QUESTION: I have a question about the ability to call a penalty if you did not see it. I was working an Adult Rec-League game that does not require full face shields or cages. Out of the corner of my eye I saw a player from Team A fall down to the ice, but I didn’t see what caused it. At the next stoppage, a player from Team B was there with the player as I skated up to them. I do not remember what I said exactly, but the Team B player said that he caught the injured player in the face with his stick (basically admitting that he had injured the player). At that point I issued a major plus game misconduct for high sticking because the player that got hit with the stick had a nice cut on his face and had been bleeding quite a bit from both his face and nose and had to leave the ice. Was this a correct action?
ANSWER: Given the loose competitiveness of a recreational Adult League game, if the offending player wants to force his team to play shorthanded for five minutes and remove himself from the game (injury results in 5 + GM) then we commend his personal accountability.
QUESTION: Is there a rule for goalies to wear socks, pants or an undergarment under the leg pads and back of calf to protect them?
ANSWER: There is no rule in the USA Hockey Playing Rules that states a goalkeeper must wear socks or another type of covering on their legs.
QUESTION: My partner had called a delayed penalty on the defending team when the puck was frozen by the goalie of the defending team. A gathering of players ensued, during which both attacking defensemen approached the gathering below the tops of the face off circles. Upon resumption of play, I attempted to begin play with a face-off in the neutral zone, due to the defensemen coming in during the gathering of players. My partner insisted that the face off should be in the defending zone because of the penalty. I was sure that I was in the right face off location, because of the "infraction" by the attacking team. Who is right in this situation?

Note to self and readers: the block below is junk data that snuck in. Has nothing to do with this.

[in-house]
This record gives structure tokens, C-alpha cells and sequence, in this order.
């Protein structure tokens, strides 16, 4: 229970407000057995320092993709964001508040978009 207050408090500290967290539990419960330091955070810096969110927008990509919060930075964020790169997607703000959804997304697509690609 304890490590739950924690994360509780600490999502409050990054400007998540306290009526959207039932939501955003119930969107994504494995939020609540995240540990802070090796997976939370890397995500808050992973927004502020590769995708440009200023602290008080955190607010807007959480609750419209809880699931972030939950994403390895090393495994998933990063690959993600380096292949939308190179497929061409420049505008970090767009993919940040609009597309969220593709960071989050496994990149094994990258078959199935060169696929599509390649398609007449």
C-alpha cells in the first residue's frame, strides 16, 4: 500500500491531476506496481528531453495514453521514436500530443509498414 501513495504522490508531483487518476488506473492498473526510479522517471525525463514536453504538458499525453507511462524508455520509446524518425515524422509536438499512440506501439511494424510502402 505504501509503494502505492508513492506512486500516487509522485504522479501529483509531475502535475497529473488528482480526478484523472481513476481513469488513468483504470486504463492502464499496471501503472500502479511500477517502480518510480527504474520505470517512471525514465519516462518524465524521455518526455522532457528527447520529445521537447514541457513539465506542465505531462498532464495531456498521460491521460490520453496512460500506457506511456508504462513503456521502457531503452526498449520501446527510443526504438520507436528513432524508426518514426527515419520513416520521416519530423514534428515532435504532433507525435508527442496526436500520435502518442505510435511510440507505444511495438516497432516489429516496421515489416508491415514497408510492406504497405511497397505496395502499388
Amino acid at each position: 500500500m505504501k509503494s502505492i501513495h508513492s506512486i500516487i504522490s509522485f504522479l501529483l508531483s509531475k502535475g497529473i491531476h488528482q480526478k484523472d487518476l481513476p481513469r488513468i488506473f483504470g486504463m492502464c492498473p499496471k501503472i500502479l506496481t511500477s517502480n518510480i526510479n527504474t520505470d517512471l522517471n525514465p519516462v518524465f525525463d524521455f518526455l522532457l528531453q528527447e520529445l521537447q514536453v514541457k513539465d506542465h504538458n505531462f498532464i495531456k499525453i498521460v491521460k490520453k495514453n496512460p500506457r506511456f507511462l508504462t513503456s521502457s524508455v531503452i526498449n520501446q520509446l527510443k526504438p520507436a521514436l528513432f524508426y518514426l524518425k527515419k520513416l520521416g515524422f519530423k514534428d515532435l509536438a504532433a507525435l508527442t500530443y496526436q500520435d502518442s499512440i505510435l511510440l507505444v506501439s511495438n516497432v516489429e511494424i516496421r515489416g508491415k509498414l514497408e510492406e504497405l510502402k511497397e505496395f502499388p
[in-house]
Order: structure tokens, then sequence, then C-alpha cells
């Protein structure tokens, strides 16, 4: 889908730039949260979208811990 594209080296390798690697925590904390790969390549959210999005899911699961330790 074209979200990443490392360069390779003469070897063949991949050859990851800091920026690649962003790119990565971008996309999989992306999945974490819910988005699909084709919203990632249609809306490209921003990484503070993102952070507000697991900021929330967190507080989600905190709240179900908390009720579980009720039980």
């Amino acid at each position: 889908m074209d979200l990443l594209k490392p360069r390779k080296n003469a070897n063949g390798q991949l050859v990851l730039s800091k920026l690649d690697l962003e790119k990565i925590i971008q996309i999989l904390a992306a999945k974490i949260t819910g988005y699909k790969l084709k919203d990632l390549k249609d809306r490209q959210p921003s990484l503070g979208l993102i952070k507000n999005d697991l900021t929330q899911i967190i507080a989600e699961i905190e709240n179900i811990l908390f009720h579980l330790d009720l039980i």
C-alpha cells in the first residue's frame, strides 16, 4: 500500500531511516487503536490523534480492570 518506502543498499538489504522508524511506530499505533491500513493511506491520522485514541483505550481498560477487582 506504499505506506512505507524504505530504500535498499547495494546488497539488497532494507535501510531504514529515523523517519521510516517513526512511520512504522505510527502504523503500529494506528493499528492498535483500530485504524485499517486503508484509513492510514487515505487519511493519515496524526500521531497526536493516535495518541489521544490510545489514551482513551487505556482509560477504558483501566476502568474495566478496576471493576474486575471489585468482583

ANSWER: In the scenario where play is stopped in an end-zone due to a penalty being assessed to the defending team, but attacking players enter the end-zone (past the tops of the face-off circles) during an ensuing altercation, then the face-off should be located at the nearest neutral zone face-off spot. In general, the face-off is always located outside the end-zone if the attacking team commits some type of rule infraction.
QUESTION: If a player breaks his stick while serving a penalty during play and play does not stop for the duration of the penalty, is the player allowed to re enter play without a stick?
ANSWER: A player may enter the game without a stick but he/she is restricted by all rules regarding holding, kicking the puck, and any other type of physical play.
QUESTION: What is a two-line pass?
ANSWER: The short answer is this is a rule no one needs to consider learning since no league has used it in the better part of a decade.
The long answer is, an Off-side Pass occurs when a player passes the puck located in his defending end-zone directly to a teammate who is positioned beyond (attacking side of) the center red line. The purpose and origin of this rule varies depending on your source, but the general idea was to prevent attacking players from “hanging” for a long break-out pass (kind of goes against the spirit of skill development and breaking the puck out of your defending zone).
To get a more clear picture as to how this rule was called, consider the defending blue line (where the origin of the pass must be located behind) like the center red line during an icing violation. The puck is passed from behind the defending blue line (from the defending end-zone) and over the center red line.
Similarly, the center red line is treated similar to the attacking blue line during an Off-side violation. The attacking player may not cross the center red line ahead of the puck and receive a pass from his defending zone.
The final factor is the pass must be direct. In other words, it cannot make contact with any player as it travels through the neutral zone to the attacking player beyond the center red line.
Admittedly, this description is a little abstract without visual aids. So use the link below to watch the video about the REMOVAL of the Off-side Pass (I told you it was archaic) from the EA Sports NHL Hockey video game,
The pass that occurs at 00:19s (and reshown at 00:26s) is an Off-side Pass. Notice where the pass originates and the fact that the receiver crosses the center red line before the puck is passed to him.
Tag(s): Ask the Official